How Does the Presidential Preference Election Work?

On March 17, registered Democrats will go to the polls to indicate their preference for the Democratic Presidential Nominee (or, if they receive ballots by mail, the ballots must be returned to an elections office by 7 pm on March 17). Early voting is now underway — we’ve published information on early voting here. Please note that recognized parties in Arizona are not required to participate in the PPE, and the Democratic Party is the only party participating in the March 17, 2020, PPE. Only voters registered as Democrats on or before February 18, 2020, are eligible to participate in the 2020 PPE.

The ballot is long because many candidates filed before the December 9 filing deadline. Some of these candidates have suspended their campaigns but still appear on the ballot because of the printing deadline. A full list of candidates who appear on the ballot, preceded by the list of those who have suspended their campaigns, is on the Arizona Secretary of State’s website. It’s fair to anticipate that other candidates will suspend their campaigns following the votes on “Super Tuesday” — March 3.

So, why does it matter that you express your “preference?” Because it will determine which delegates go to represent Arizona at the Democratic National Convention in July. The rules for delegate selection and conduct at the convention are complex. Here is the Arizona state party Delegate Selection Plan. Here is the national party delegate selection plan. Unless you want to become a delegate to the National Convention, here are the key points you’ll want to know:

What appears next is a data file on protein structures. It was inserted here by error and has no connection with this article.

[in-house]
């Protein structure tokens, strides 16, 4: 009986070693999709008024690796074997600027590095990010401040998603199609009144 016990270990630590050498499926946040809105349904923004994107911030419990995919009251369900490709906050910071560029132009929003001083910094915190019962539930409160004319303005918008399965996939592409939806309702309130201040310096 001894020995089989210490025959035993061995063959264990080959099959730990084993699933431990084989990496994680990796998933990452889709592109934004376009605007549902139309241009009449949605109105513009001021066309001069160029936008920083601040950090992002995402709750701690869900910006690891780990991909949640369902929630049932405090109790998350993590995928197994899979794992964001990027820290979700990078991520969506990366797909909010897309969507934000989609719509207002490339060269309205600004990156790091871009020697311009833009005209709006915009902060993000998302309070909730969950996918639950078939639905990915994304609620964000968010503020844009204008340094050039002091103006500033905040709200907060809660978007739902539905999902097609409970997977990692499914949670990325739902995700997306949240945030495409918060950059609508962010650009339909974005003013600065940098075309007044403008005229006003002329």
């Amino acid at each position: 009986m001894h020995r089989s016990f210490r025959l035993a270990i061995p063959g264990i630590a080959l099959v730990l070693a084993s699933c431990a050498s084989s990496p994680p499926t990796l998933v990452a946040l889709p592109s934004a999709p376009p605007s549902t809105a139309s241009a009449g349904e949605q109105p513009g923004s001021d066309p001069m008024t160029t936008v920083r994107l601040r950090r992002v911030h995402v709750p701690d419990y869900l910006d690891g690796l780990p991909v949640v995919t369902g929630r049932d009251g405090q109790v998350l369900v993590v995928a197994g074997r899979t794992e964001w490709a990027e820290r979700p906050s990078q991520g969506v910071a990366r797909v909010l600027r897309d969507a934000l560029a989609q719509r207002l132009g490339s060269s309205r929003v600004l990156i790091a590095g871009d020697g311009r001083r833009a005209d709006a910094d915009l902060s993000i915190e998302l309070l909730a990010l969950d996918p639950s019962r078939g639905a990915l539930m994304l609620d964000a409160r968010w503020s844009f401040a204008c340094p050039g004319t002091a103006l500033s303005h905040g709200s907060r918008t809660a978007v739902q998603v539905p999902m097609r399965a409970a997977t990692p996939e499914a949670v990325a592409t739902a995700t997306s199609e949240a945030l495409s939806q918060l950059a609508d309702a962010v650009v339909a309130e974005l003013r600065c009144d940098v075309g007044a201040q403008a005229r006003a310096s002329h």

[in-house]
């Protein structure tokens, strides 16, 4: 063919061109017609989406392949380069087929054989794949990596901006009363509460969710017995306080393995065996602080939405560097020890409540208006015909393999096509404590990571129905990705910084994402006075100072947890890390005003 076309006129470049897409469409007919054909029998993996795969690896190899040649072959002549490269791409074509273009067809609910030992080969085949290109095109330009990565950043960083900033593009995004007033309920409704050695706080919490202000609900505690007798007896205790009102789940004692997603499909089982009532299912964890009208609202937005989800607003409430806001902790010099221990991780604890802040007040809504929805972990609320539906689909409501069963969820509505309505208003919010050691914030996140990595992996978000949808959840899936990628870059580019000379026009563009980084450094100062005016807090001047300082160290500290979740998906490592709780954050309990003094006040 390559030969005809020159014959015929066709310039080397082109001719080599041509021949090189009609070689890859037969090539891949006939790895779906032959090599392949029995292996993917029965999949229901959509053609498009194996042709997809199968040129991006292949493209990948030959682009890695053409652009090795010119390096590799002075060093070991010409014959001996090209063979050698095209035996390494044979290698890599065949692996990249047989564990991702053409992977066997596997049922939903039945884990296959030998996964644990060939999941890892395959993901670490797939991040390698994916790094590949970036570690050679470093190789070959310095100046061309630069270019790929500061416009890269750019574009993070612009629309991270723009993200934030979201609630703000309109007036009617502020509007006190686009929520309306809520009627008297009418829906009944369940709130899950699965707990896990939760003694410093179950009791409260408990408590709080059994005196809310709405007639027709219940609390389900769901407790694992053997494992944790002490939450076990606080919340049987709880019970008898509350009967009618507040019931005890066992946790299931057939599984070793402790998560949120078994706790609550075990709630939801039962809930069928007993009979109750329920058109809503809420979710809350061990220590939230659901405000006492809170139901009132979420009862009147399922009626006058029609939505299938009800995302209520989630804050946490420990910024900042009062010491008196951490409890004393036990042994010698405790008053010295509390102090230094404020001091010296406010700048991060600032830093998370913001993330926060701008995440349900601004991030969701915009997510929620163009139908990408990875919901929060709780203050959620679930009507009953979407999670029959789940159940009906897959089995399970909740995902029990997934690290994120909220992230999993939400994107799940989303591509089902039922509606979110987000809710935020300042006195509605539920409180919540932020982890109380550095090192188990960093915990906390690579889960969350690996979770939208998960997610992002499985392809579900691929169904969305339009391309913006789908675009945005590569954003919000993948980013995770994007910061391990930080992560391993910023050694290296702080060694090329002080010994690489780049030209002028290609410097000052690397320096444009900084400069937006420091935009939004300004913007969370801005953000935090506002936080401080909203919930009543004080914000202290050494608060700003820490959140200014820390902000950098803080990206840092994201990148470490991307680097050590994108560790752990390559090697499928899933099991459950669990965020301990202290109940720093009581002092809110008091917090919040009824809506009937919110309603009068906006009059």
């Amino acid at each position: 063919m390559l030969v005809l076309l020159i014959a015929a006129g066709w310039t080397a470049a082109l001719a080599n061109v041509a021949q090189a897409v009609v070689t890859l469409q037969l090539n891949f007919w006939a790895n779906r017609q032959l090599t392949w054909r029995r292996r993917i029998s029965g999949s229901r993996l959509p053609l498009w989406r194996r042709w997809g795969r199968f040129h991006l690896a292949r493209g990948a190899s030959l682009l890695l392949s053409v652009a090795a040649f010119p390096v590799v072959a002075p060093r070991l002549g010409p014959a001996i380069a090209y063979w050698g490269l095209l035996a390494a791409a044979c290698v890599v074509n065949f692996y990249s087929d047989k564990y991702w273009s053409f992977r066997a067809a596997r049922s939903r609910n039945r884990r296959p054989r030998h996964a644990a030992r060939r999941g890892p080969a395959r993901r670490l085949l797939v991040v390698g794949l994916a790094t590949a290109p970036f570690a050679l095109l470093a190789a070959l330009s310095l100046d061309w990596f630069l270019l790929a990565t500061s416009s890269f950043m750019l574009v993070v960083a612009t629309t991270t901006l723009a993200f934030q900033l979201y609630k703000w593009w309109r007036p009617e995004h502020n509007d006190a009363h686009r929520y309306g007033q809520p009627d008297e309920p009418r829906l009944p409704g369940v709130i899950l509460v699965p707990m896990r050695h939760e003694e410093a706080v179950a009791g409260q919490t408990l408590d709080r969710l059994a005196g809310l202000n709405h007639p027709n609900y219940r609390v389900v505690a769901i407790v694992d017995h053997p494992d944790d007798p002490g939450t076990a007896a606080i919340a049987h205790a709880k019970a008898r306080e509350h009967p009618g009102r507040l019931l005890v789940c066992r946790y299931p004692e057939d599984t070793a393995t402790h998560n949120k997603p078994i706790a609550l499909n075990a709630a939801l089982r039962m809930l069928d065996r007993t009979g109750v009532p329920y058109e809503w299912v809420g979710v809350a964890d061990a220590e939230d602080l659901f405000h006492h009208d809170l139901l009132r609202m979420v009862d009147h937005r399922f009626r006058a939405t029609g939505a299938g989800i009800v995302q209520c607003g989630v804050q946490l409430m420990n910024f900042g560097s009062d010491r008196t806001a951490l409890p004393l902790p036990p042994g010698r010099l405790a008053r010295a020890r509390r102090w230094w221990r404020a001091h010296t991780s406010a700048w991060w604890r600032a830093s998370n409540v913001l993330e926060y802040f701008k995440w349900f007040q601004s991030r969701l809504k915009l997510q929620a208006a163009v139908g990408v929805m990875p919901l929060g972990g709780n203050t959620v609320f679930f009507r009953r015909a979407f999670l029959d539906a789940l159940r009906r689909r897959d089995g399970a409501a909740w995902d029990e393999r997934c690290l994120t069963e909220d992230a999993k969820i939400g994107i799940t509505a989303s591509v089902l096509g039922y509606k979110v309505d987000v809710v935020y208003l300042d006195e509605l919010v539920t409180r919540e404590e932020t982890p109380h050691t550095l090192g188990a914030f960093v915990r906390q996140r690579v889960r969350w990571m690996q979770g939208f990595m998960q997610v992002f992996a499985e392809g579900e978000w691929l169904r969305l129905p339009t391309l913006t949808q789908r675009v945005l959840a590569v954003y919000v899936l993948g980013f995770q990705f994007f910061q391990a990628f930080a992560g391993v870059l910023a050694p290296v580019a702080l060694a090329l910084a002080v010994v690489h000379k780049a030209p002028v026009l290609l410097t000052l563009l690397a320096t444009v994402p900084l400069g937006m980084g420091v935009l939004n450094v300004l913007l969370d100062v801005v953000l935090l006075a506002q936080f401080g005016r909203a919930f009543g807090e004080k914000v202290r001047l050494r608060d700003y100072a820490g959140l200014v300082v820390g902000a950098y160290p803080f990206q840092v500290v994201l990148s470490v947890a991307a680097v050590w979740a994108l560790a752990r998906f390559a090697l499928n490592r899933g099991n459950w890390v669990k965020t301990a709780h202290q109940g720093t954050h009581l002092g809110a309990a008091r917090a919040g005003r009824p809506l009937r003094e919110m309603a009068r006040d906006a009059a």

1. Any presidential candidate who receives less than 15% of the vote in the PPE will receive no delegates to the convention. (If no candidate receives 15%, the percentage goes down to 7.5%.)
  2. Candidates who receive 15% or more will be allotted delegates proportionate to their percentage of the total vote in their Congressional District (for district-level delegate selection) and proportionate to the statewide vote for at-large delegates.
  3. The Arizona presidential primary election is a “binding” primary, accordingly, delegates elected at the Congressional District level and at large (totaling 68 delegates) must declare their support for a presidential candidate and the candidates may review and reject those delegates whose support they doubt. In addition, Arizona has 11 “automatic” (aka, “super”) delegates who are not pledged to any candidate but who may not vote on the first ballot at the convention.

Further info: After the first ballot at the July convention — where a candidate must receive 1,991 votes (50% of pledged delegates plus one) to win the nomination — all pledged delegates are released and we’d be into contested convention territory. Pledged delegates are no longer pledged and super-delegates enter the mix. The last time that happened was 1952. But your vote in the PPE still matters. The people who are elected as pledged delegates will have run in competitive races where they had to prove their commitment to their presidential candidate and also have survived a screening process by that candidate’s campaign. Pledged delegates are likely to take their second ballot responsibility seriously — if it gets that far.

But, back to March 17 and your ballot. Vote your heart — who do you think will be the best president from among those who remain in the race? The system only works if you do that.


Related: The DNC Will NOT Change the Rules on Superdelegates

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